The effect of variations in N:P ratios on Mediterranean picoplankton Synechococcus sp. was tested with a nutrient enrichment experiment in large-scale mesocosms in a coastal Mediterranean bay community during summer 1998. By adding either N or P in excess of 42 mmol m-2 d-1 N or 2.1 mmol m-2 d-1, the mesocosm units (16 m 3) received nutrient ratios varying between 2.5 to 160, i.e. 8-fold lower to 8-fold higher than background levels (N:P 20). The total phytoplankton had increased significantly after 1 wk of the experiment on mesocosms receiving high N:P ratios (excess N), with diatoms being mainly responsible for this increase. In contrast, Synechococcus sp., which along with small flagellates initially dominated the water column, rapidly increased in biomass, abundance and primary production, with higher abundance in mesocosms receiving excess N and P, and lower abundance in mesocosms receiving the background N:P load of 20 that is normal for the Bay of Blanes. Our study indicated that this complex pattern resulted from the response of the grazing community, which was highest at the 'background' ratio. Indeed, the potential grazers of Synechococcus sp. (heterotrophic nanoflagellates and phagotrophic ciliates) were highly abundant at the background ratio. Our results also showed that primary production of Synechococcus sp. was significantly inversely correlated (r = -0.98, p < 0.05) with specific grazing rates, suggesting that picophytoplankton responses to N:P loads arose from top-down effects related to the responses of the grazing community to the various N:P levels. The top-down effects were, however, obscured during the early part of the experiment, when there were transient imbalances between growth and loss rates of picophytoplankton owing to time lags between the growth of picophytoplankton and the growth of their grazers (heterotrophic nanoflagellates and phagotrophic ciliates). This resulted in a general net increase in Synechococcus sp. abundance in all mesocosms.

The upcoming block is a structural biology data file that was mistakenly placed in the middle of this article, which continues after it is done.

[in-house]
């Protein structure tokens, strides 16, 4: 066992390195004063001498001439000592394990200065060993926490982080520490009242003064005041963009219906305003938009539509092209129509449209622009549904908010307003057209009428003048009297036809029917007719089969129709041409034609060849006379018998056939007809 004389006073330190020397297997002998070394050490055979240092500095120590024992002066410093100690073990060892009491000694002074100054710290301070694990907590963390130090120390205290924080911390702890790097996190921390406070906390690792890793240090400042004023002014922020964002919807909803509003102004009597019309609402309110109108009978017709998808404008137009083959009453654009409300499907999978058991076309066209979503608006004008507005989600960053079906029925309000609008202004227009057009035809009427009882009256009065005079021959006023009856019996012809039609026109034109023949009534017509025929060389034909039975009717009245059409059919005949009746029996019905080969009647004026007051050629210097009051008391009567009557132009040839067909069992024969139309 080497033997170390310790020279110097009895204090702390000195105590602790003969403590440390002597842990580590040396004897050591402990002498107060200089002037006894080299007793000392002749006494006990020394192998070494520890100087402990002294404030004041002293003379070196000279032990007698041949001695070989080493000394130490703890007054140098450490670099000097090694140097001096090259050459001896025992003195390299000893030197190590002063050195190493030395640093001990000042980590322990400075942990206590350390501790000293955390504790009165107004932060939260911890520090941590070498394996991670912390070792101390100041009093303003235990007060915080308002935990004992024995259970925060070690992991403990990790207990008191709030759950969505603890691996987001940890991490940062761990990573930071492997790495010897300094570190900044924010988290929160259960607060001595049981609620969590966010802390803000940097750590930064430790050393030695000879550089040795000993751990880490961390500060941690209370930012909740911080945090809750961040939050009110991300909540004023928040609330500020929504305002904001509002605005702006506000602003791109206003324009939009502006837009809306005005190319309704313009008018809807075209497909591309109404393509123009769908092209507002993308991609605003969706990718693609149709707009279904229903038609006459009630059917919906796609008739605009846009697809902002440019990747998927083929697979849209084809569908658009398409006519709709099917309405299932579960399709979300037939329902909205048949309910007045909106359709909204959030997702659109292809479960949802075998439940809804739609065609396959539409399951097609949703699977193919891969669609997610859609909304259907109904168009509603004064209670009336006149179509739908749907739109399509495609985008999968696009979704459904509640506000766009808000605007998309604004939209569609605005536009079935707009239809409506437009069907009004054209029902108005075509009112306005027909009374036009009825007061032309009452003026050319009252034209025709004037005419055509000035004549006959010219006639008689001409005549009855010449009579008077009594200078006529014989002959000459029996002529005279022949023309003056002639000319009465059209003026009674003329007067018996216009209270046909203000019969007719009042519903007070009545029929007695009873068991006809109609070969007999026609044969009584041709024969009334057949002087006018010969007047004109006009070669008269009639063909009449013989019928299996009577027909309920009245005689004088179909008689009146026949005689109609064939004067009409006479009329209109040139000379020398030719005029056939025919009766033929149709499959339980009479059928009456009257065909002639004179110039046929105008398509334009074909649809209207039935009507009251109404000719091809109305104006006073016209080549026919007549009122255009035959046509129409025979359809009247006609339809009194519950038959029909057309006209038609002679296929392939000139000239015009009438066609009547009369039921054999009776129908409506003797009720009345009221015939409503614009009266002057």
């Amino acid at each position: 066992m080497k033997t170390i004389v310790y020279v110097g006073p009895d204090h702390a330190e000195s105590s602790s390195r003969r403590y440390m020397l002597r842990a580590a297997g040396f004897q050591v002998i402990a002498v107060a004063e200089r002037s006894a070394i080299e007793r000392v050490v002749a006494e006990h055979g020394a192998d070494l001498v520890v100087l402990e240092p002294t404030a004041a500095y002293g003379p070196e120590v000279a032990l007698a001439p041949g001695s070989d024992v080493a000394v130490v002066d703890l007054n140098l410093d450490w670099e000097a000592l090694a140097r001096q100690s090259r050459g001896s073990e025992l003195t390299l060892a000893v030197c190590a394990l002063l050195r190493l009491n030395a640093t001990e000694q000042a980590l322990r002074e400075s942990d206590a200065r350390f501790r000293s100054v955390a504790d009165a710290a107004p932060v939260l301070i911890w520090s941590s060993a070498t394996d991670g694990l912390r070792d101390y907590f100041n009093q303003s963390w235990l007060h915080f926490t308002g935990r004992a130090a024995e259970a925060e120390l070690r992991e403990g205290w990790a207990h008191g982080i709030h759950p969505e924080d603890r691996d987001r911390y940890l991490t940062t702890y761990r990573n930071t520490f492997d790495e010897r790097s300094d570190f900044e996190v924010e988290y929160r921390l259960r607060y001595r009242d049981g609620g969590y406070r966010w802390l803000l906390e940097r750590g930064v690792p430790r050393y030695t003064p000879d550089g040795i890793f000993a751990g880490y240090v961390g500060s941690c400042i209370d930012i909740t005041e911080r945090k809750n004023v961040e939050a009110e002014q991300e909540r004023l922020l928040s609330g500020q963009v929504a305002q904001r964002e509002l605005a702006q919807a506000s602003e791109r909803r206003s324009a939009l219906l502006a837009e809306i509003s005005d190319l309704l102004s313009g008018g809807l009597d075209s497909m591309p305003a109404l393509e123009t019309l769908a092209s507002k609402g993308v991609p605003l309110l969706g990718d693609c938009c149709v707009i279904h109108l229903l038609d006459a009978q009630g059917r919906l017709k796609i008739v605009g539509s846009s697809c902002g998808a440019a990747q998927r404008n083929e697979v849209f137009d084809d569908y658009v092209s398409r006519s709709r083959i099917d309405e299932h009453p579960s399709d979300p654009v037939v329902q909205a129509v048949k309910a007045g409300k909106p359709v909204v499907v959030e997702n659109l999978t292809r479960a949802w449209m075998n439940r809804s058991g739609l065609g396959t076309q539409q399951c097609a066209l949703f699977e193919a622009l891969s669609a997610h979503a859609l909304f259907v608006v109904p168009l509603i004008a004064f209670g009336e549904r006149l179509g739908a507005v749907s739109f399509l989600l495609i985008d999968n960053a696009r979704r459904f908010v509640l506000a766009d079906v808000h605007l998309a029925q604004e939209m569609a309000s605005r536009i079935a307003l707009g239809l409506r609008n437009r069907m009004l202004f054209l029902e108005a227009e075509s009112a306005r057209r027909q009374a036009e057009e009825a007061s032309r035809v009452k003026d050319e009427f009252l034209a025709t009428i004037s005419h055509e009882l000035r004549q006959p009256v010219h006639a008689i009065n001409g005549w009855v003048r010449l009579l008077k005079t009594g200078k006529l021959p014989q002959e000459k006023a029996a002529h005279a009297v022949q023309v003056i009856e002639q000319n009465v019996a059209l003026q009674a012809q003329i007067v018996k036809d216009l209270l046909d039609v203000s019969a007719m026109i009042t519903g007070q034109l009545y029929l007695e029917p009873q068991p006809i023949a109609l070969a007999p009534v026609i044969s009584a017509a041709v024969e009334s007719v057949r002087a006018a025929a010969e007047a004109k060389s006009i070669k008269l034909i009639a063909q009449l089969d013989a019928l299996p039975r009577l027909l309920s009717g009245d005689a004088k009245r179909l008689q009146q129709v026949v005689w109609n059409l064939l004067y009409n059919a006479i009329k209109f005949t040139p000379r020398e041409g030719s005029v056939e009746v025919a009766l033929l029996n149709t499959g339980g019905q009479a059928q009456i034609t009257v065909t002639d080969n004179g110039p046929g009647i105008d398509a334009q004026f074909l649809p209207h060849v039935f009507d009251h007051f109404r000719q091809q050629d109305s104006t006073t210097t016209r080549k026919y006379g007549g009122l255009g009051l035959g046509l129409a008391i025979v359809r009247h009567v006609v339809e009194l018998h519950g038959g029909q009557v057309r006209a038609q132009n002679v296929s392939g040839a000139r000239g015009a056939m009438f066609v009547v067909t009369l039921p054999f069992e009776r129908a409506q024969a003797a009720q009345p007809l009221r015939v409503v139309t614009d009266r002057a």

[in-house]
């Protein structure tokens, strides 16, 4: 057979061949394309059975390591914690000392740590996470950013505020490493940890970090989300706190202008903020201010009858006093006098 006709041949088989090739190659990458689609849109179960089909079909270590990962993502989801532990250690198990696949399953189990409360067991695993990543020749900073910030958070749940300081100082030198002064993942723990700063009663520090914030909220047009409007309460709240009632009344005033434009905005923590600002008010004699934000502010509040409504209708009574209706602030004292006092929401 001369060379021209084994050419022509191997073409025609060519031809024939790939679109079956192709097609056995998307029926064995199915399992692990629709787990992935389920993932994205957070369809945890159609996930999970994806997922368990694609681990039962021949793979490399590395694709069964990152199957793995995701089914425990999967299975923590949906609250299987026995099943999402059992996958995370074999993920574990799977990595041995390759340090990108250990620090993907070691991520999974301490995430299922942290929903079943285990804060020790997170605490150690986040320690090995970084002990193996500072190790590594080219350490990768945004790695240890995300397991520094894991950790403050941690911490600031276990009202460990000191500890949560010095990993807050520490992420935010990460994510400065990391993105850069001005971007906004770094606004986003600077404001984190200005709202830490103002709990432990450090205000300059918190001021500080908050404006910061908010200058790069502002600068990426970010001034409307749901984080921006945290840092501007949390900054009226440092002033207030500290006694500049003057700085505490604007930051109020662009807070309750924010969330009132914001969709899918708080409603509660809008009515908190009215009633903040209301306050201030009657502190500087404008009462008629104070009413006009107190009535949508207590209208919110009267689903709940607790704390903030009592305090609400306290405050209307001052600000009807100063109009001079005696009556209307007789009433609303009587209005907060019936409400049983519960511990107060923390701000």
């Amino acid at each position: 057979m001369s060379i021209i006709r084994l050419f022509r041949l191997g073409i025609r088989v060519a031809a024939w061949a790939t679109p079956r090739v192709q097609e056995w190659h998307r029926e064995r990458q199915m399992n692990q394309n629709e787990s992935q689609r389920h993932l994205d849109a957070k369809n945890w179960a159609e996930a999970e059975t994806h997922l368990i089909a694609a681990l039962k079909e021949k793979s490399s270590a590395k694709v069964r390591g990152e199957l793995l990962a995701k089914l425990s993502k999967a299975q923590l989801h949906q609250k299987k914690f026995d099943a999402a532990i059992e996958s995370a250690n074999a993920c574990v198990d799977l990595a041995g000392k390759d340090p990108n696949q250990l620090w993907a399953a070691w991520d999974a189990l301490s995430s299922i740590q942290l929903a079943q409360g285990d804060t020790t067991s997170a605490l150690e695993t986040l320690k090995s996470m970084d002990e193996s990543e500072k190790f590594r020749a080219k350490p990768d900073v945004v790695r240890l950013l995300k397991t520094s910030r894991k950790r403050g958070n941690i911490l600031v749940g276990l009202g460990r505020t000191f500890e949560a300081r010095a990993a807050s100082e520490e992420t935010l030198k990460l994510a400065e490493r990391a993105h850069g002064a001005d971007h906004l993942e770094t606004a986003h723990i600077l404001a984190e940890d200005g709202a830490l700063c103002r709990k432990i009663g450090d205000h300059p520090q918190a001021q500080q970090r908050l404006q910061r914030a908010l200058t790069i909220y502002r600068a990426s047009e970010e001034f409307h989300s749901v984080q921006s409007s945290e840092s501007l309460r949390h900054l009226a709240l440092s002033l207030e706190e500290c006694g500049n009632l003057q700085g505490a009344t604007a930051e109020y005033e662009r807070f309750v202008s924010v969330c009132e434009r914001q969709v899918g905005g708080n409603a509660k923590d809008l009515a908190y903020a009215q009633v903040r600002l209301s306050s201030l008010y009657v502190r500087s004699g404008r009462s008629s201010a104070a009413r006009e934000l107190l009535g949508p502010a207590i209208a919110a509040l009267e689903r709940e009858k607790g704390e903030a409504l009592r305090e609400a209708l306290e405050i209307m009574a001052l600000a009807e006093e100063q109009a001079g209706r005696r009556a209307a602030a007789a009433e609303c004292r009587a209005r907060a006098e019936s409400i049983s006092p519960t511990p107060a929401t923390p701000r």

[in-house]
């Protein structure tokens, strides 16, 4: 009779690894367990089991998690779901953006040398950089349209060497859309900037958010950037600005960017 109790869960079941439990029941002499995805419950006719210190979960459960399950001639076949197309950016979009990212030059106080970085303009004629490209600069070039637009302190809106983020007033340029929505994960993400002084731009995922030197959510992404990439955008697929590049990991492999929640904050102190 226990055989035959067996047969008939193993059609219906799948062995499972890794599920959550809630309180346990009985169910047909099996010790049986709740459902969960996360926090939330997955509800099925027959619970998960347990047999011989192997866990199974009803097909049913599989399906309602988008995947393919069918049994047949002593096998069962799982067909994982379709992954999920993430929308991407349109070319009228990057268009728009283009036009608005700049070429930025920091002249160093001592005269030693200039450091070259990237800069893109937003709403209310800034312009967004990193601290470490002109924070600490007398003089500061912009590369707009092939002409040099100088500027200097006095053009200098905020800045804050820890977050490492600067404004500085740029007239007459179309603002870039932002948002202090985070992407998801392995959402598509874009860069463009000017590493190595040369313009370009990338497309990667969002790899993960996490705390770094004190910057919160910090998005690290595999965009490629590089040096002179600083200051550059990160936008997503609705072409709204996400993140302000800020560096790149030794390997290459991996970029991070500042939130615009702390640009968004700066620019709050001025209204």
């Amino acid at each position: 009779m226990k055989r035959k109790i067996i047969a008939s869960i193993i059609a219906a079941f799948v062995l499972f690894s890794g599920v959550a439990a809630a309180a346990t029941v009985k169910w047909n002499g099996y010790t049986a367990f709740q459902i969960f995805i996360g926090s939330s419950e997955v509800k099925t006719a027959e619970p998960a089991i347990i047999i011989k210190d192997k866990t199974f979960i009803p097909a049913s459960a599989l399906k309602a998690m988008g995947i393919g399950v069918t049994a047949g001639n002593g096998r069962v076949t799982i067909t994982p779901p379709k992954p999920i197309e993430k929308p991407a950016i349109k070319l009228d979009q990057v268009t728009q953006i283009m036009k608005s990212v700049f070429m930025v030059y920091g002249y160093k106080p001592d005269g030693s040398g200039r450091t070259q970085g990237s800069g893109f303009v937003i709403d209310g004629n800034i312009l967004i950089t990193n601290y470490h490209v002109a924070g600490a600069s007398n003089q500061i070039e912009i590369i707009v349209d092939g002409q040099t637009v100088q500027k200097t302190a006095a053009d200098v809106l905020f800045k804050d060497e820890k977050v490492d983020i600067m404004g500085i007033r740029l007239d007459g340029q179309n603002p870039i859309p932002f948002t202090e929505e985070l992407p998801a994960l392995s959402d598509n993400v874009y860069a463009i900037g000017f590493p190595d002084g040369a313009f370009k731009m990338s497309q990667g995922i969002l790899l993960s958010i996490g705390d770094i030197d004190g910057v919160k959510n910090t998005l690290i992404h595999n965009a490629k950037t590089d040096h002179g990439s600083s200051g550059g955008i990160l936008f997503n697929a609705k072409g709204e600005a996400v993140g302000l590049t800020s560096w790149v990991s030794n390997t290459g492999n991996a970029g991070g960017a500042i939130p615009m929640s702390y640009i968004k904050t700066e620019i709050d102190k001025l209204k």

- Mediterranean Sea
- N:P ratios
ASJC Scopus subject areas
- Ecology, Evolution, Behavior and Systematics
- Aquatic Science